By: Dan Golden, DC
I have been fortunate enough to have been involved in the Chiropractic profession as a practicing chiropractor for more than 25 years. In view of the fact my father was a chiropractor, as was my grandfather, I guess you could say I have been in this profession all my life. This lineage has afforded me the opportunity to observe Chiropractors rise from obscure “nobody’s” to great leaders and motivators. I observed my father go from a D.C. who loved his profession but was on the verge of bankruptcy to become what many would consider a dynamic success. In my own life I have known what I define as success. I have also been considerably less than what that definition calls for.
What is it that makes one person a success in this (or any other) profession? Why is it some people make it to be in the upper top 5% of their chosen field while others just can’t seem to get out of their “rut?” Are some born under a “lucky star,” while others are predestined to live a life of constant want? Hopefully this article will shed light enough on this subject to change the direction of some readers’ lives.
In the past 25 years I have also been a student and teacher of practice management, human nature and human psychology. Like most who are less successful than they feel they deserve to be, I went to this seminar and listened to this speaker, constantly looking for the answer to come forth like a bolt of lightning and lift me from my depths of self-pity. Surprisingly, it never happened. I read books, wrote goals, did all the things I was supposed to do, and still remained less successful than I felt I should be. The thing I was lacking was that ONE key to success… ATTITUDE!
In reality, I have come to learn there are really only two keys to success. That’s right, only two. They are attitude and procedure. This article will deal with the one of those two that I feel is paramount… ATTITUDE.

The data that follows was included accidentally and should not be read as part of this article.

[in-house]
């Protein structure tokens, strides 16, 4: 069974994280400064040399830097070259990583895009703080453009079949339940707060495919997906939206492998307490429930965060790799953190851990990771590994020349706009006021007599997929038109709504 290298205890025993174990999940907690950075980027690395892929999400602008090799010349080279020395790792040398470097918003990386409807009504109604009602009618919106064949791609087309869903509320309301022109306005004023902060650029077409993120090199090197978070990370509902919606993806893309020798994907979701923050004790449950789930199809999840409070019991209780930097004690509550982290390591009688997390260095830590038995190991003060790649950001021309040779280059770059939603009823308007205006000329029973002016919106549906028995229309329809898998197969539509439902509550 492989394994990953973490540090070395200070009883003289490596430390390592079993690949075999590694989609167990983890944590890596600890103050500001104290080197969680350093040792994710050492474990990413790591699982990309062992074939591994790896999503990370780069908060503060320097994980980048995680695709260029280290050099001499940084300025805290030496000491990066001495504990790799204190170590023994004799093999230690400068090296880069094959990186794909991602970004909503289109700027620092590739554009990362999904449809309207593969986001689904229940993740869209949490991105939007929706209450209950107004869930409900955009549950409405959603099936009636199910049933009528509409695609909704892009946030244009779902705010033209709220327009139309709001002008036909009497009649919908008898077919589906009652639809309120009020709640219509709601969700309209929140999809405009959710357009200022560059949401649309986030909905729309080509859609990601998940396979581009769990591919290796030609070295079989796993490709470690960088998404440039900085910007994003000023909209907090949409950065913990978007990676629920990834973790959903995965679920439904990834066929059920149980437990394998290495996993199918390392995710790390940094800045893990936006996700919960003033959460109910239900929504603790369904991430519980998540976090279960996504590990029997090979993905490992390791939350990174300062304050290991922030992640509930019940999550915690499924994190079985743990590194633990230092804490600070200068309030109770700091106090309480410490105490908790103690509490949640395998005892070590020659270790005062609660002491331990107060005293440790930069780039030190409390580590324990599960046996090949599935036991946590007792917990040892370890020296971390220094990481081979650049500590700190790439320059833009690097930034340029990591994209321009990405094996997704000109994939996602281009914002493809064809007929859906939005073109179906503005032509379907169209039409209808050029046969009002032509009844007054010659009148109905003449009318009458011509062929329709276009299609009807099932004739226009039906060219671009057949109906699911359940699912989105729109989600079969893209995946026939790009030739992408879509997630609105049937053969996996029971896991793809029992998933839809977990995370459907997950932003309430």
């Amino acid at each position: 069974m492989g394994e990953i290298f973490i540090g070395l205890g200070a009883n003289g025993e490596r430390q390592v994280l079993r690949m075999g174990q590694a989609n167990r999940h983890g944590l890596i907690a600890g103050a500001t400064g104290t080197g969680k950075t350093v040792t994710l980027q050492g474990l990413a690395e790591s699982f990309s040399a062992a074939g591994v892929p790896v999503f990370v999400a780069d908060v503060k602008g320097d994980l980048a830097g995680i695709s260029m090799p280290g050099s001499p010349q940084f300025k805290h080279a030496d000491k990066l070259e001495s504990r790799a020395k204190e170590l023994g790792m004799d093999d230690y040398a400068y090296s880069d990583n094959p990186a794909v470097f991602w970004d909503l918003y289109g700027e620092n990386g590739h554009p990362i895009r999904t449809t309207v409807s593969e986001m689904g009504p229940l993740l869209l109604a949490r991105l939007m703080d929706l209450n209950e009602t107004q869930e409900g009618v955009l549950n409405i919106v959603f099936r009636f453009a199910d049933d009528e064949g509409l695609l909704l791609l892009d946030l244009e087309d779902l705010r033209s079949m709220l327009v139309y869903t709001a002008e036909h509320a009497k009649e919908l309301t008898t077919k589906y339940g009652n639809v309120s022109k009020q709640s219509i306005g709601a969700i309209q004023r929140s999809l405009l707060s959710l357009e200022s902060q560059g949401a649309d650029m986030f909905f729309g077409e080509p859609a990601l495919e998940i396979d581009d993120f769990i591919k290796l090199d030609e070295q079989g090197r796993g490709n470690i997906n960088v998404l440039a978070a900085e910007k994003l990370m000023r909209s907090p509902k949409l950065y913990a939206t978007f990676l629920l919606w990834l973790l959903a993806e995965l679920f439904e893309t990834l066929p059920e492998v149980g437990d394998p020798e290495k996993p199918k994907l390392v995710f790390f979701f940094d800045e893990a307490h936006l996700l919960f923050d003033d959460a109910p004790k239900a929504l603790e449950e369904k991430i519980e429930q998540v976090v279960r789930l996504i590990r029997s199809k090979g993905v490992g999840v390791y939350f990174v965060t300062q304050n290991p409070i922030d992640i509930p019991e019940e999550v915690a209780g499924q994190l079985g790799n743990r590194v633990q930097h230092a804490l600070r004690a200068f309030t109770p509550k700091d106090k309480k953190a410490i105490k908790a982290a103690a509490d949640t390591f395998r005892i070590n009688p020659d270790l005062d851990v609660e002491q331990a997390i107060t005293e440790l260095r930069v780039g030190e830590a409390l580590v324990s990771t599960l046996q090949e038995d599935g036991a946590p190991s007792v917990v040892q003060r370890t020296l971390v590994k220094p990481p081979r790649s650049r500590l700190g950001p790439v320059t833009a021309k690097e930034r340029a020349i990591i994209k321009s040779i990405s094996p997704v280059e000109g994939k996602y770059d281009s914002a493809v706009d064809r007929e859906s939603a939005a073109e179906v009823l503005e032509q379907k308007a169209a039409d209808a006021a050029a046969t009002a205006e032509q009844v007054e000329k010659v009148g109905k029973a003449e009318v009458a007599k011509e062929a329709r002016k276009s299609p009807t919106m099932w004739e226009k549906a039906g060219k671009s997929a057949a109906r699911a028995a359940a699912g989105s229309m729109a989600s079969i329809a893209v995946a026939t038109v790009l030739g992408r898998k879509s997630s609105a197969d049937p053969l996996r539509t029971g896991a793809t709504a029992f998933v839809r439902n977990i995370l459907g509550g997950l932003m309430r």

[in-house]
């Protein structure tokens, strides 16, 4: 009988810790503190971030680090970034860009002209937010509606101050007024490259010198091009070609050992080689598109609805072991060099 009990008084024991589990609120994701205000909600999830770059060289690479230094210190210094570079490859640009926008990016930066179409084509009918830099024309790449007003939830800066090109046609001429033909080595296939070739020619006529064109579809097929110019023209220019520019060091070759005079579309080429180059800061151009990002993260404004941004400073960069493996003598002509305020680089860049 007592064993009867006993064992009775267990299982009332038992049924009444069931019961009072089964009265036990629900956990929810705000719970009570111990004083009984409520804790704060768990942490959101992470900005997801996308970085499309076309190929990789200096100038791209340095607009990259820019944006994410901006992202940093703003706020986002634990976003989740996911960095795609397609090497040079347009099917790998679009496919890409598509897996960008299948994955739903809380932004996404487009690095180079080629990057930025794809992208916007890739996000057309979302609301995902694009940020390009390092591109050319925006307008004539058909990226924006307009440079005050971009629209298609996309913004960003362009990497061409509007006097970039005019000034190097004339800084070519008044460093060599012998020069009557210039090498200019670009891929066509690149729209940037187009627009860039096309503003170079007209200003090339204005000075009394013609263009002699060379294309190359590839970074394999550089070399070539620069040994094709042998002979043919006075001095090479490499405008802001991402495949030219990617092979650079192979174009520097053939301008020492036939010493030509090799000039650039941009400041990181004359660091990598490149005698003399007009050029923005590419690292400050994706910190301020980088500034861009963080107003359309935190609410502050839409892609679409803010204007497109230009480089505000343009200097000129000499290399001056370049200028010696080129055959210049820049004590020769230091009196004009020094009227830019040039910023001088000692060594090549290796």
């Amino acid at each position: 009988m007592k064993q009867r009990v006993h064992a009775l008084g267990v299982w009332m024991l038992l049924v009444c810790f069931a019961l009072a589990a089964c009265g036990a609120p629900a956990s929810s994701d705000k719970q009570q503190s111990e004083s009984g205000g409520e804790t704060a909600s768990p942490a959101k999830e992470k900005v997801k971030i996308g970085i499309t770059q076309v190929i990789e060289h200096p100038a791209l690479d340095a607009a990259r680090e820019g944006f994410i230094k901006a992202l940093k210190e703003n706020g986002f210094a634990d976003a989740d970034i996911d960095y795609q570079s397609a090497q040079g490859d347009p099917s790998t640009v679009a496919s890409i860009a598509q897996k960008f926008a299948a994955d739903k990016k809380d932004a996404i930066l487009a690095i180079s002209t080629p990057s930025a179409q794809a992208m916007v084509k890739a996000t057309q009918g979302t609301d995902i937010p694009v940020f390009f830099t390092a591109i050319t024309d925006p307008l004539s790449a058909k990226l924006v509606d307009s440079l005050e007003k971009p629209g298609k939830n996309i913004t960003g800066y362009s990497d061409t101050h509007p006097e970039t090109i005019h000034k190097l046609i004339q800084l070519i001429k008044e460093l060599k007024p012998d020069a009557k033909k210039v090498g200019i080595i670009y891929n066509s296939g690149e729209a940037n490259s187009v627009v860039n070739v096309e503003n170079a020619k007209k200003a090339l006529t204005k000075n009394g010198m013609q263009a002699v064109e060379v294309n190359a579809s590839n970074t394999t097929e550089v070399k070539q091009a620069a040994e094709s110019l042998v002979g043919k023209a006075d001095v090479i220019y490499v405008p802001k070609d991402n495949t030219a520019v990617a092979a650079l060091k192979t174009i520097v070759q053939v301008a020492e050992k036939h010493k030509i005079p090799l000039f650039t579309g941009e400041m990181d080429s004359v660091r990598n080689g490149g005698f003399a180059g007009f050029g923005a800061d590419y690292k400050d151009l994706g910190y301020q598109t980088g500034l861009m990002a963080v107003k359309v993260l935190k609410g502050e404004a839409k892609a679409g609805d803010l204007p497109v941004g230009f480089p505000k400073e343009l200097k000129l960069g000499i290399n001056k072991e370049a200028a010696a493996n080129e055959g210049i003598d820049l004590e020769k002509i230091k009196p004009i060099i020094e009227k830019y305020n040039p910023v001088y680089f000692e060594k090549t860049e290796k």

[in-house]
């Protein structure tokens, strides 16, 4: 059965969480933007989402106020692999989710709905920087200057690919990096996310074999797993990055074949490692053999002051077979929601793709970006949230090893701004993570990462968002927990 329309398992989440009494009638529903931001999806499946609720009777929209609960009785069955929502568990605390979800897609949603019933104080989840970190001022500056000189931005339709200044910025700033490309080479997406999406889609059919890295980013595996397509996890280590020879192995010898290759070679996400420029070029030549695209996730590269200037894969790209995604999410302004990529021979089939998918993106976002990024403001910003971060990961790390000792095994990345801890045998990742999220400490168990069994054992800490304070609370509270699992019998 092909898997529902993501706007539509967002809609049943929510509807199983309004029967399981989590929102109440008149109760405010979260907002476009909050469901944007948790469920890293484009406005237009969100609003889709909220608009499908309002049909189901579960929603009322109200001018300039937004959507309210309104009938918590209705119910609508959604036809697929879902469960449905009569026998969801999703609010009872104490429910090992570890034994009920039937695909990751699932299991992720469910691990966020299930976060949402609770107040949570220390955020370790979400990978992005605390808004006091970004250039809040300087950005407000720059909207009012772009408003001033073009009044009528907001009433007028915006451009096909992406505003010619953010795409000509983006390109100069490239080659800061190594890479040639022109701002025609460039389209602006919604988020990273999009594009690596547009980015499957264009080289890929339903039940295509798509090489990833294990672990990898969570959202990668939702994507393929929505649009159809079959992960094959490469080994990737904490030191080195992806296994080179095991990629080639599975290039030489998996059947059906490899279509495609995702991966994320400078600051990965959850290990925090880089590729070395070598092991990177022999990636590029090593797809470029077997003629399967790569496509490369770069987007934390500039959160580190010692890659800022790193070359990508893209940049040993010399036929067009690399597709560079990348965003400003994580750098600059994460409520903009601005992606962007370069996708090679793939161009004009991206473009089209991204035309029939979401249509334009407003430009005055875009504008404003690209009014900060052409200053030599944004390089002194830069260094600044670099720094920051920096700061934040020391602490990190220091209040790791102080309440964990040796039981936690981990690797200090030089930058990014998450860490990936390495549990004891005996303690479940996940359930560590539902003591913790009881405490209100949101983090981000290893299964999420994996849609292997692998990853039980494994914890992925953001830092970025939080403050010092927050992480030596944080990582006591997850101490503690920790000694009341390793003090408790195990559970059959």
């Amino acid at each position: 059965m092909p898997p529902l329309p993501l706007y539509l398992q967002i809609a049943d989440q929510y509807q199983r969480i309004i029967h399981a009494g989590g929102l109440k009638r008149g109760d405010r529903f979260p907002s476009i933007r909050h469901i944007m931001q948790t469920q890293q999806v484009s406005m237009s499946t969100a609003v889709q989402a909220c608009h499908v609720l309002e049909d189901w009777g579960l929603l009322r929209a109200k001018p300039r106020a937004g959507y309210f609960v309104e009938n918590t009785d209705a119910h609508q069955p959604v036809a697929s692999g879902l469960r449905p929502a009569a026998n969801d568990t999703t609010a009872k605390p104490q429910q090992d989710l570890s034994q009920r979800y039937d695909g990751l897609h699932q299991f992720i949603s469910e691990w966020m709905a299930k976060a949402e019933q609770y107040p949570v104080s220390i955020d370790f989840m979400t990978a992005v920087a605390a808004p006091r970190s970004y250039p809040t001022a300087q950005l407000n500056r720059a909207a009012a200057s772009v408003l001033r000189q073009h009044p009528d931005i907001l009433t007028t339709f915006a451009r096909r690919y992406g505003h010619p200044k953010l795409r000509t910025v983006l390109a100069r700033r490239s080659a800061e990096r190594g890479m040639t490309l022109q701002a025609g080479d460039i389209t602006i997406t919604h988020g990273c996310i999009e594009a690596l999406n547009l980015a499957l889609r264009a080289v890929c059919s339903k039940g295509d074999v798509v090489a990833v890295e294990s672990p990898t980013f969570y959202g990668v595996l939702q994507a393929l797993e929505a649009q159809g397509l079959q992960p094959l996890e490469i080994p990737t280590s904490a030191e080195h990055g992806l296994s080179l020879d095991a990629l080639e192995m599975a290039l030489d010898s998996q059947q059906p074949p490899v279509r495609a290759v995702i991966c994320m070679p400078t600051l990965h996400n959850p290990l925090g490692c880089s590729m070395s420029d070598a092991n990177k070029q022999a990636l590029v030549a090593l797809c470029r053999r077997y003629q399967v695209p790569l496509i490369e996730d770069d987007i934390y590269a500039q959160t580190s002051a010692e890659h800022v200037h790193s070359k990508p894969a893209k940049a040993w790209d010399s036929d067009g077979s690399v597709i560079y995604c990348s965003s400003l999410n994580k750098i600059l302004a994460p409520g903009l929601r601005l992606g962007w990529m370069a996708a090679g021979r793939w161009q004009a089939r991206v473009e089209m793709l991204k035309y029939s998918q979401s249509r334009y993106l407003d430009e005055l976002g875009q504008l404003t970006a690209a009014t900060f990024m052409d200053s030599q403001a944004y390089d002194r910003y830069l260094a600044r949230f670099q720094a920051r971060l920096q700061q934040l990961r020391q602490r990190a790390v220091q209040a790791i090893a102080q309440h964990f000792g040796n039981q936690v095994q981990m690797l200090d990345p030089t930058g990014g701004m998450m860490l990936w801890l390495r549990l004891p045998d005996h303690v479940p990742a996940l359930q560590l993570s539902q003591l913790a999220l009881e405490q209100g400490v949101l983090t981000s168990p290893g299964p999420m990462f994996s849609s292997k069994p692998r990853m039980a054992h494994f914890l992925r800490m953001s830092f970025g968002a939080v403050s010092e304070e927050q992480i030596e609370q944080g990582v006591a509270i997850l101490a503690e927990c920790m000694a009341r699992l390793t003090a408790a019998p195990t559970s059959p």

Before anyone can be successful in any endeavor—Chiropractor, Chiropractic assistant, business executive, salesperson, or hot dog vendor—they MUST possess the ATTITUDE of being successful in that endeavor. The difference between going to work and functioning as an employee or provider of service and going to work knowing you are going to have a fantastic day is the attitude you have toward that work.
As a D.C. you can be one that is educated, passed the national boards, passed the state boards and has now set up practice with the idea the world owes you something—OR, you can be the one that can’t wait to get to the office that morning, excited about the prospect of what is going to happen that day, what type of challenge will you face, what mountain you can climb. In reality, you are doing the same thing: examining patients, adjusting patients, and getting sick people well. The difference is the attitude you have toward that job. Obviously the same is true for the C.A. Just an old 9-5 job, more paperwork, fighting with insurance companies, purging files, typing letters, calling missed appointments, etc., etc. It can be mundane or it can be EXCITING! The difference is the attitude of the person doing the job.